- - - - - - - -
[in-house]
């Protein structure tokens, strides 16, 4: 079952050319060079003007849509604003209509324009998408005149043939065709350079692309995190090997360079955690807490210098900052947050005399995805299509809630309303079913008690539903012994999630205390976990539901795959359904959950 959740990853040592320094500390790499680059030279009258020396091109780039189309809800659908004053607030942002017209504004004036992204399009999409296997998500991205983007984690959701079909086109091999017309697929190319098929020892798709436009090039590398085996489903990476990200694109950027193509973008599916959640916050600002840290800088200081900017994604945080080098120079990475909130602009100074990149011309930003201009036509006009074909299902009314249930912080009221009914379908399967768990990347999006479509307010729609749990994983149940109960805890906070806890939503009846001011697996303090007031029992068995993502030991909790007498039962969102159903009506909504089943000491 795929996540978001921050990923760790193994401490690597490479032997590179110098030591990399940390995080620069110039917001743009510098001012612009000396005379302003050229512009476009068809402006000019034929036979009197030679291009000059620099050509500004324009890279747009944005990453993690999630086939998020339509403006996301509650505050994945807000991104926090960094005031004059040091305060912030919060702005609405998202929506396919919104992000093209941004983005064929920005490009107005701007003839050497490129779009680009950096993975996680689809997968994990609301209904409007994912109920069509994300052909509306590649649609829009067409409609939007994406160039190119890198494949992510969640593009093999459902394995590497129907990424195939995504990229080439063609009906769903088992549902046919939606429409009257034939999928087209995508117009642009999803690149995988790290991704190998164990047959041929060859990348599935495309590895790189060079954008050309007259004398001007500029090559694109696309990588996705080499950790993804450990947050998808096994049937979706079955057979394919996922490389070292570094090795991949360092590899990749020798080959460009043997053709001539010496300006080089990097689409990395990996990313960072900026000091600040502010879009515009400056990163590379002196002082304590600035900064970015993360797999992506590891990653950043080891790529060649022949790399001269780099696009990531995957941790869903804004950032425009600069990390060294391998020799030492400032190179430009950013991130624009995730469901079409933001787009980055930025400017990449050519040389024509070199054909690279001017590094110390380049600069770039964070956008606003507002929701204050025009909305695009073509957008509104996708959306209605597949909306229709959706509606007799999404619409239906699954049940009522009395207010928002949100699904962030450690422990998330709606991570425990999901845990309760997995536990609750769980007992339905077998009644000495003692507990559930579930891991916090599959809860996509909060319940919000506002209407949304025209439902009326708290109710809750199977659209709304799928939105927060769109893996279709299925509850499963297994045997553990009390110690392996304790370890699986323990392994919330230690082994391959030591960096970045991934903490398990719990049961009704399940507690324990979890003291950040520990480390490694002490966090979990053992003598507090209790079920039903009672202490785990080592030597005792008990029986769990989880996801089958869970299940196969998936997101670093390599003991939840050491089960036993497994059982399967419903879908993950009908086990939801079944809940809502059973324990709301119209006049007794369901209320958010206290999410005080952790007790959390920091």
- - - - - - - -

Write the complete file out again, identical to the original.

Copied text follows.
[in-house]
């Protein structure tokens, strides 16, 4: 079952050319060079003007849509604003209509324009998408005149043939065709350079692309995190090997360079955690807490210098900052947050005399995805299509809630309303079913008690539903012994999630205390976990539901795959359904959950 959740990853040592320094500390790499680059030279009258020396091109780039189309809800659908004053607030942002017209504004004036992204399009999409296997998500991205983007984690959701079909086109091999017309697929190319098929020892798709436009090039590398085996489903990476990200694109950027193509973008599916959640916050600002840290800088200081900017994604945080080098120079990475909130602009100074990149011309930003201009036509006009074909299902009314249930912080009221009914379908399967768990990347999006479509307010729609749990994983149940109960805890906070806890939503009846001011697996303090007031029992068995993502030991909790007498039962969102159903009506909504089943000491 795929996540978001921050990923760790193994401490690597490479032997590179110098030591990399940390995080620069110039917001743009510098001012612009000396005379302003050229512009476009068809402006000019034929036979009197030679291009000059620099050509500004324009890279747009944005990453993690999630086939998020339509403006996301509650505050994945807000991104926090960094005031004059040091305060912030919060702005609405998202929506396919919104992000093209941004983005064929920005490009107005701007003839050497490129779009680009950096993975996680689809997968994990609301209904409007994912109920069509994300052909509306590649649609829009067409409609939007994406160039190119890198494949992510969640593009093999459902394995590497129907990424195939995504990229080439063609009906769903088992549902046919939606429409009257034939999928087209995508117009642009999803690149995988790290991704190998164990047959041929060859990348599935495309590895790189060079954008050309007259004398001007500029090559694109696309990588996705080499950790993804450990947050998808096994049937979706079955057979394919996922490389070292570094090795991949360092590899990749020798080959460009043997053709001539010496300006080089990097689409990395990996990313960072900026000091600040502010879009515009400056990163590379002196002082304590600035900064970015993360797999992506590891990653950043080891790529060649022949790399001269780099696009990531995957941790869903804004950032425009600069990390060294391998020799030492400032190179430009950013991130624009995730469901079409933001787009980055930025400017990449050519040389024509070199054909690279001017590094110390380049600069770039964070956008606003507002929701204050025009909305695009073509957008509104996708959306209605597949909306229709959706509606007799999404619409239906699954049940009522009395207010928002949100699904962030450690422990998330709606991570425990999901845990309760997995536990609750769980007992339905077998009644000495003692507990559930579930891991916090599959809860996509909060319940919000506002209407949304025209439902009326708290109710809750199977659209709304799928939105927060769109893996279709299925509850499963297994045997553990009390110690392996304790370890699986323990392994919330230690082994391959030591960096970045991934903490398990719990049961009704399940507690324990979890003291950040520990480390490694002490966090979990053992003598507090209790079920039903009672202490785990080592030597005792008990029986769990989880996801089958869970299940196969998936997101670093390599003991939840050491089960036993497994059982399967419903879908993950009908086990939801079944809940809502059973324990709301119209006049007794369901209320958010206290999410005080952790007790959390920091």